I consider myself one of the privileged: I live in country in which there is a form of social welfare, I have an education which allows me to work and when (oh so soon) I retire I will have a moderate but possibly inadequate income. I don’t have to clock in for my job and I am able to make my own decisions about my work. I am, I know, exceptionally lucky. And yes, as a student and young person I did work in conditions that would make a Kiwi’s hair curl. But perhaps not a worker from Indonesia, China or Bangladesh.
And yet I have a complaint.
I have a landline. It is a conduit to the world.
While my friends, acquaintances and family communicate via Skype, Facebook, text, email and indeed face to face over coffee and dinner and on the foot of my bed, my landline has become a repository for unsolicited calls. Mostly about money and impositions on my time. “Do I wish to contribute?” ” Can I stay?” ” Do I care about…..”? “Do I wish to pay for my funeral now?”
Getting rid of the landline affects the alarm so I’m still wary.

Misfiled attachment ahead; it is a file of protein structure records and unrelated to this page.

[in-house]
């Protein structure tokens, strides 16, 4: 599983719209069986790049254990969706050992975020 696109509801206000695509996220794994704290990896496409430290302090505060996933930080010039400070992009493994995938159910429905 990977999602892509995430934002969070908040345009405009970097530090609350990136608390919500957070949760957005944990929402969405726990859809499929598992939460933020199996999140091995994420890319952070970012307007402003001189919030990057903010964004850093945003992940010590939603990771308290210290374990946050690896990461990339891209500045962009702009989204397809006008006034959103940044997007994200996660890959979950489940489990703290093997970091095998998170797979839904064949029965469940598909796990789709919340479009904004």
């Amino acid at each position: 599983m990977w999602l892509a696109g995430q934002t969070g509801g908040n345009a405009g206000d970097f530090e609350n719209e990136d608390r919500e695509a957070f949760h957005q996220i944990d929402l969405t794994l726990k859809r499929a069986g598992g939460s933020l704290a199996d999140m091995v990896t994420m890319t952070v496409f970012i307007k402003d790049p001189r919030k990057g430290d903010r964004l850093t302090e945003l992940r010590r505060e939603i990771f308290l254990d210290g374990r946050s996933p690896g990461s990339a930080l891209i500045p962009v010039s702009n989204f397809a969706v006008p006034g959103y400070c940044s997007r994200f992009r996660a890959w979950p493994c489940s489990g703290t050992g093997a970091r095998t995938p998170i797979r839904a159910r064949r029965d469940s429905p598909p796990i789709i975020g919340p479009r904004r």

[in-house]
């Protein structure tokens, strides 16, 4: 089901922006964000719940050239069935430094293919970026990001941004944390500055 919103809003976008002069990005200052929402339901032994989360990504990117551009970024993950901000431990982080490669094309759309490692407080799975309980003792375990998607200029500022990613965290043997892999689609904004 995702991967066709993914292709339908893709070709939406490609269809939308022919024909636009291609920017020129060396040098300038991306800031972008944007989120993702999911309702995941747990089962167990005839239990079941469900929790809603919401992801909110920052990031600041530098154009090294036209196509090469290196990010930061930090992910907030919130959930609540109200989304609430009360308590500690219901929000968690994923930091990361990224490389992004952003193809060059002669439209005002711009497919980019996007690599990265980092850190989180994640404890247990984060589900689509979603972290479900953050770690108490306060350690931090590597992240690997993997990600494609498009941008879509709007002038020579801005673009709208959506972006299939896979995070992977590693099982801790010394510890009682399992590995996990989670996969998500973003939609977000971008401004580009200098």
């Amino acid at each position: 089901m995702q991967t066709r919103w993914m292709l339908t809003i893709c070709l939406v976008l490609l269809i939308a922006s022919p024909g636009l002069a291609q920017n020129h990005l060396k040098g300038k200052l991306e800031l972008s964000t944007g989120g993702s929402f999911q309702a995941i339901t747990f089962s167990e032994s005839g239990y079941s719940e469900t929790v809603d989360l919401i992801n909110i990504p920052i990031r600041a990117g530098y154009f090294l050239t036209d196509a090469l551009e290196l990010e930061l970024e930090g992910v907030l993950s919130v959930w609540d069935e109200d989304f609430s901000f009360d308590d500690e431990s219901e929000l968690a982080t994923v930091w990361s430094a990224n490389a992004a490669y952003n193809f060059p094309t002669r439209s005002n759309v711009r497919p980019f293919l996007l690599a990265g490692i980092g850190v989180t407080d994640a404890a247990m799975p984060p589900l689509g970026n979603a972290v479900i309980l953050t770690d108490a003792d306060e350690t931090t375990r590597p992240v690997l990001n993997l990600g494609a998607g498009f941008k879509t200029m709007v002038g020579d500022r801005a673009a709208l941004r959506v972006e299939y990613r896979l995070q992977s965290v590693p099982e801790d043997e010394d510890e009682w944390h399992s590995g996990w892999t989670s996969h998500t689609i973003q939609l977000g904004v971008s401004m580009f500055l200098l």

The sub text of all this, however, is a bit more important for me.
What are the important things in our lives and where do we put our money to support them?
Friend Stephen says we need to think about our carbon foot print in terms of a budget: “I spent 40000 whatever this week by driving my car and flying to Wellington so I’ll walk to work and drink only coffee from home” or “This year I have flown to ……and so I’ll bike to work and walk to the swimming pool and supermarket’. It’s great idea.
For me the questions are:
where can I have the most effect?
which of my friends need my help?
is my help effective?
So this year my energy will go to :
Truly, it’s all I can do apart from lobbying friends in the USA to not vote for Trump. But they are intelligent. They won’t.
And still there is the friend in Greece who may perhaps need some help. But only a little.
And yes I’m moving along on getting rid of the landline.